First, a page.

That said, there are a couple of factors that could be useful to keep in mind as we’re going through this.  Biggest one is just the eras of Godzilla we’re looking at here.  Toho will typically produce Godzilla films in clumps, doing them over a span of time while people are really interested in them.  Then, when interest starts to wane, so as to avoid making things overdone, Toho will put the franchise on hiatus for a decade or so, to give it time so that it’s more fresh when they come back to it.  As they bring Godzilla back, they’ll reboot the continuity, starting after the first movie.  Usually, each span of time will be creatively rather different as well.

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As far as the movies go, you start, obviously, with the original Godzilla in 1954.  No matter what the other films do with their timelines (except for the American-made Monsterverse films and Shin Godzilla, which start everything over completely), the original Godzilla is fixed point in history.  The first Godzilla known to man always attacked Japan in 1954, Japan was always helpless against him, and he was (almost) always killed by Dr. Serizawa weaponizing his newest, fearsome scientific discovery.

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Then, some time later, a new Godzilla arose to terrify the world.  What happened there, though, varies.  The various series of Godzilla films are named after the Japanese eras in which they were largely made.  The first of those is the Showa series, which is what most people think of when they think of Godzilla.  Probably where the films made their biggest overall impact.  The Showa series came out in a time where the Japanese film industry as a whole was really troubled, and although they did have home-grown successes of all types, the only types of films that could consistently bring in a profitable audience where kids’ movies.  The first two Godzilla films are thoughtful horror movies akin to the classic King Kong.  If they stayed that way, though, the franchise probably wouldn’t have survived this long.  Bowing to the market of the time, from the third movie on, Godzilla movies where either ‘all-ages’ or outright children movies.  This is where you see the campy, goofy Godzilla, basically pro-wrestling in rubber suits.  That’s not necessarily a bad thing, but it’s helpful to know what to expect.  When you think of cheesy Godzilla movies, the scenes you may be remembering probably came from this era.  This is where the big dumb Godzilla dropkick was.  This is where you saw Godzilla dancing.  And although this isn’t the only place to find Godzilla goofiness, this is where it was most concentrated.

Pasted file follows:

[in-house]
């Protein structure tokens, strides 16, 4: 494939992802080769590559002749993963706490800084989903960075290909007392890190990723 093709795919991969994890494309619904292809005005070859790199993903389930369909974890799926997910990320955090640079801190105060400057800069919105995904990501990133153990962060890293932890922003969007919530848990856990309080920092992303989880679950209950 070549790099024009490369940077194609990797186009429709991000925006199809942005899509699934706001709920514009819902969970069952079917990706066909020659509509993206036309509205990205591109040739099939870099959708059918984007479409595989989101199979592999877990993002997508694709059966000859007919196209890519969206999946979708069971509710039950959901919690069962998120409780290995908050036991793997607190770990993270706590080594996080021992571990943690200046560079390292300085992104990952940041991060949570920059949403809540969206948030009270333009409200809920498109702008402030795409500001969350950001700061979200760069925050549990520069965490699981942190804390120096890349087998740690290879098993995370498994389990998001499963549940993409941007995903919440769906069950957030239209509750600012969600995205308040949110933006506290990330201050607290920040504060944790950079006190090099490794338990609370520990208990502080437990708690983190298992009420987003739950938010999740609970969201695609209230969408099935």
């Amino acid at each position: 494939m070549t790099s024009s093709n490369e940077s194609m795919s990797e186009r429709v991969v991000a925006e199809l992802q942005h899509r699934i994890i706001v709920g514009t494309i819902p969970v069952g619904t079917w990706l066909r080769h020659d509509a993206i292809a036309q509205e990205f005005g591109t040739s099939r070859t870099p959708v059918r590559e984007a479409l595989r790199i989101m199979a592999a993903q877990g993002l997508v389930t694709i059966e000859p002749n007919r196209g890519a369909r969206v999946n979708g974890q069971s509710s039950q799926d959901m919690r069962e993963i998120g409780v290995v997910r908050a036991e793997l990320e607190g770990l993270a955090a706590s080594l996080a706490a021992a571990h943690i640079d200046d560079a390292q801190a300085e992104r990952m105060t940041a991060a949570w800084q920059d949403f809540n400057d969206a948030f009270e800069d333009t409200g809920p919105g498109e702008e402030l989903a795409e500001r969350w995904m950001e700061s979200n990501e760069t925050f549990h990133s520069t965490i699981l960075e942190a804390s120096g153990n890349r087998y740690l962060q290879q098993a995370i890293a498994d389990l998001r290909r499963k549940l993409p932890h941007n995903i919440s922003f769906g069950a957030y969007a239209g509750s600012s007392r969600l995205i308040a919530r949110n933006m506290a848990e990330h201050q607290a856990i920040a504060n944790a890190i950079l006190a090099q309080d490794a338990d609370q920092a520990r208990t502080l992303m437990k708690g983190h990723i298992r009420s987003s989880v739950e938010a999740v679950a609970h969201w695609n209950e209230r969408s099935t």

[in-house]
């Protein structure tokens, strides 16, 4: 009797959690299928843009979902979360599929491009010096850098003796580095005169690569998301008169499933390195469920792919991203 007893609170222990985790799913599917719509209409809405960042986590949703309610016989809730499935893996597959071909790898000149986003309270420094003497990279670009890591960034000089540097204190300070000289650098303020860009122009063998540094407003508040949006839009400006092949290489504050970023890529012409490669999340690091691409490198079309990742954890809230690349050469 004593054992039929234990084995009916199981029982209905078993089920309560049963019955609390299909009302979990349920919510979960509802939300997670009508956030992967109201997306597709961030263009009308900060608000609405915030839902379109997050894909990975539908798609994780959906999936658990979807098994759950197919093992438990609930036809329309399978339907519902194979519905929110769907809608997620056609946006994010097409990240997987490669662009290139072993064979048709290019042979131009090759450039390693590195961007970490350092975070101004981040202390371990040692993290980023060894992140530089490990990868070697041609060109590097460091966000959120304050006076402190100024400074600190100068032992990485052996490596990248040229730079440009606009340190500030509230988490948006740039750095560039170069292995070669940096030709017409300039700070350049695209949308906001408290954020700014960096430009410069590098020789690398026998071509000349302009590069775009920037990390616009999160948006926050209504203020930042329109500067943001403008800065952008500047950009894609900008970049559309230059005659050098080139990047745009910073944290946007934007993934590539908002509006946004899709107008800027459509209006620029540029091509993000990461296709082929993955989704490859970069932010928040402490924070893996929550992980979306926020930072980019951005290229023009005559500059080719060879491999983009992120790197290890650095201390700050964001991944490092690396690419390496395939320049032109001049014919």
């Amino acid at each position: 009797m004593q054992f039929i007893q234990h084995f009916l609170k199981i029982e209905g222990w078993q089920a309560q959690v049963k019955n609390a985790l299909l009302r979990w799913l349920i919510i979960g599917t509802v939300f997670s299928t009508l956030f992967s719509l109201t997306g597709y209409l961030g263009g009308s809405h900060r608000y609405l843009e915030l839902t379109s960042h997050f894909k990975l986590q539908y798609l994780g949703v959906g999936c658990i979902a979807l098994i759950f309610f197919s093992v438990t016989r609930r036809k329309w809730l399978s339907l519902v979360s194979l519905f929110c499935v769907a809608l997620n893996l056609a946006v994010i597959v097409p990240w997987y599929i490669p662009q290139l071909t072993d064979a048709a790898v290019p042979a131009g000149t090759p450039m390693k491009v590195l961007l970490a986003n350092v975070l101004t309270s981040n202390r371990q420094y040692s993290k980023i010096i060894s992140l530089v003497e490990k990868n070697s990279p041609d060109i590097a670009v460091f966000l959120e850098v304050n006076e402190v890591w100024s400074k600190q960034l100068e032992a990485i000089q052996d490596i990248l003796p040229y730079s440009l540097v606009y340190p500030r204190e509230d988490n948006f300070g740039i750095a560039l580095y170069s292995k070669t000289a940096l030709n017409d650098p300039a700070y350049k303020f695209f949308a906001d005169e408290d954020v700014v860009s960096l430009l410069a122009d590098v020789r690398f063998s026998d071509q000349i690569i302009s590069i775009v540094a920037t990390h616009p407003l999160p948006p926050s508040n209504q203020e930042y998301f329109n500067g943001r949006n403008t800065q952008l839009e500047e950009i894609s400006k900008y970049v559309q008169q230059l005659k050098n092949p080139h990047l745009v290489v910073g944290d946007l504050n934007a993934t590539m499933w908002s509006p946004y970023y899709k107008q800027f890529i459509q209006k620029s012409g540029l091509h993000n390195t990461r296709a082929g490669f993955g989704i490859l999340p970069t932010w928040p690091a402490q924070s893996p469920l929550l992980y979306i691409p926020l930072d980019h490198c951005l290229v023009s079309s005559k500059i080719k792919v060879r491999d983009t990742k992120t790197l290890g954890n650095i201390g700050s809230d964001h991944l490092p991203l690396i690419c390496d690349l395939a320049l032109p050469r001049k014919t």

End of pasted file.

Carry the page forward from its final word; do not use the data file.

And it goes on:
And although the first Godzilla movie pretty much stands outside the series structure, it’s considered a Showa era film, so next time you’re trying to impress that fly honey at one of those Godzilla parties that go on all over the place all the time, make sure you include the original in the Showa films or he/she is just going to think you’re a big nerd.

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The Showa series ended in the 70s.  Godzilla was on hiatus for a while, until they came back with a new film in 1984.  The developers, recognizing the trajectory the original series was on, wanted to go back to its roots and start fresh with the dark, heavy tone that the first movie set.  So, The Return of Godzilla, the first movie of the Heisei series, rebooted the timeline to just after the first movie, and had a new Godzilla attacking Japan 30 years later, taking the next step from the original film while also maintaining a lot of the sci-fi elements that the later films had brought.  Other films in the series followed suit.  The Heisei series definitely has it’s own goofy moments, some of them really goofy, but it plays everything a lot more seriously than the Showa series did, and it’s rare that you’ll find instances of deliberate humor in there.  It still revels in its fun big monster fights, but it does so seriously.  Serious face :I.  It has a bit more of a sense of continuity; there’s a couple of recurring characters, the G-force organization is at the heart of most of the movies, and fairly often new villains are created as a result of past happenings in this Godzilla timeline.  You can also tell that the special effects team was really excited about being able to put lasers on screen here.  In most other eras, most of the monsters will fight physically most of the time, with the various breath and other distance weapons being reserved for special occasions, when you really just need to hit the big guy hard or when you need a whole lot of things destroyed right now.  In the Heisei era, though, monster combat is mostly done through beam spam.  Lasers, breath weapons, special moves, the monsters are definitely at their flashiest here.